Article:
“What are some of the Best Hypoallergenic Animals for Your Family?”
Best Dogs for Allergy Sufferers:
If you’re looking for a dog, the American Kennel Club (akc.org/about/faq-allergies/)
Recommends breeds with a predictable, non-shedding coat that creates less dander. Here are ideal hypoallergenic canine breeds for allergy sufferers:
- Afghan Hound — Typically reserved and composed, Afghan Hounds need regular exercise and grooming. You should bathe and brush your Afghan Hound twice a week to keep pet dander at bay.
- American Hairless Terrier — American Hairless Terriers are smart, energetic dogs that are perfect for kids and teens. They also are ideal for those living in bustling cities, as they require minimal outdoor exercise and do well with a lot of indoor playtime.
- Bedlington Terriers — Regular walks and indoor play can make a Bedlington Terrier fit and happy. If you want a hypoallergenic dog with a wooly coat, this breed is for you.
- Chinese Crested — A Chinese Crested is a wonderful breed if you’re looking for a dog that sheds little to no hair. It’s an attentive and active dog that loves to spend time with its owner.
For cat lovers, the following feline breeds are considered hypoallergenic:
- Siberian Forest — Typically heavier than other cats, a Siberian Forest is strong and thick-coated. This cat breed loves to show affection and play with water.
- Balinese — Balinese cats are single-coated with less shedding. Resembling the Siamese, these cats have bright blue eyes, and they are lively, friendly and intelligent.
- Burmese — If you want an incredibly loyal feline that gives you plenty of affection, a Burmese cat is your best choice. This smart, playful, people-oriented cat is comparable to dogs.
Unknown to many, birds also produce pet dander and may trigger allergy symptoms. But if you really want a feathered companion, you can choose birds that are hypoallergenic. Parakeets, also called budgies, shed minimal dander, making them an excellent option for allergy sufferers. Other recommended hypoallergenic birds include Eclectus, Pionus, and Toucans.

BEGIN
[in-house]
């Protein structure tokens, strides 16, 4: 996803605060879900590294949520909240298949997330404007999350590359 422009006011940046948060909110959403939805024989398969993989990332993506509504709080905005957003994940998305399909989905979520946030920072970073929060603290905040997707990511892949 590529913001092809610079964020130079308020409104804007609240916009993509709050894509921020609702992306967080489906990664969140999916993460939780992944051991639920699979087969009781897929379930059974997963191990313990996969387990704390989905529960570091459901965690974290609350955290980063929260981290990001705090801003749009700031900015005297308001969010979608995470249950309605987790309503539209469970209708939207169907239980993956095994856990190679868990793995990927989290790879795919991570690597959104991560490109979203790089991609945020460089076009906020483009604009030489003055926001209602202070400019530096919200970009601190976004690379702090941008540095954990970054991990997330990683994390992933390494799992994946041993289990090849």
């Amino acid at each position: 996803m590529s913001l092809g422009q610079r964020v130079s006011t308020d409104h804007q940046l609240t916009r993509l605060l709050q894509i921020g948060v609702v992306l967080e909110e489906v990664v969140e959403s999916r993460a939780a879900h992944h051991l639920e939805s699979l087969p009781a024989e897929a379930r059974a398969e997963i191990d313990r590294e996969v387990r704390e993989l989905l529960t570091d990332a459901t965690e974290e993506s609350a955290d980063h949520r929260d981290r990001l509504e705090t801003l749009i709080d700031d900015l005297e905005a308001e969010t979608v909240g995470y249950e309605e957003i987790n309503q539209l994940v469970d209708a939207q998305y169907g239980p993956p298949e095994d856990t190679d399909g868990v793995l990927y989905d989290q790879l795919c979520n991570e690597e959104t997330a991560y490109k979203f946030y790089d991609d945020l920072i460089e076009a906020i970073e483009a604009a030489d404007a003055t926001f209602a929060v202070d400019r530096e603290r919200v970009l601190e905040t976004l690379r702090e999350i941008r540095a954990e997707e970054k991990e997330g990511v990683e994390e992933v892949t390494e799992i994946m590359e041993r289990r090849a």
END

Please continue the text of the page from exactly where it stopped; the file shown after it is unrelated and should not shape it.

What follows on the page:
Small, Hypoallergenic Animals:
Aquatic pets are perfect for allergy sufferers, as they stay in the water and require no direct contact. Just make sure you don’t dip your hand in the water to prevent potential infections associated with aquatic environments. You may also opt for a pet reptile, which neither has fur nor the proteins known to cause allergic reactions.
“How to Know If a Pet Is Hypoallergenic?”
Before getting a new pet, especially if you’re planning to adopt a rescued animal, it’s important to determine first if the animal doesn’t trigger your symptoms. To do so, trial and error may be necessary. Visit an animal shelter, a pet store or a friend who has the particular breed you like, and spend time with your chosen animal for up to an hour a few times to check for allergic reactions. If you don’t cough, wheeze or show noticeably swollen body parts, you’ve likely found a hypoallergenic pet that’s suitable for you. Keep in mind to consult your doctor first, especially if you have severe allergies or asthma, to ensure your safety.
Also, before bringing home any pet, make sure you know exactly what you’re allergic to by going to an allergist and getting allergy testing if you haven’t done so already. This helps identify substances that you may need to avoid when choosing your pet’s diet or bedding. Once you get a hypoallergenic pet, make sure to prepare a separate room for it, wash its bed frequently and groom it as needed. By taking extra time and effort, you’ll be able to have fun with your pet without worrying too much about your allergies.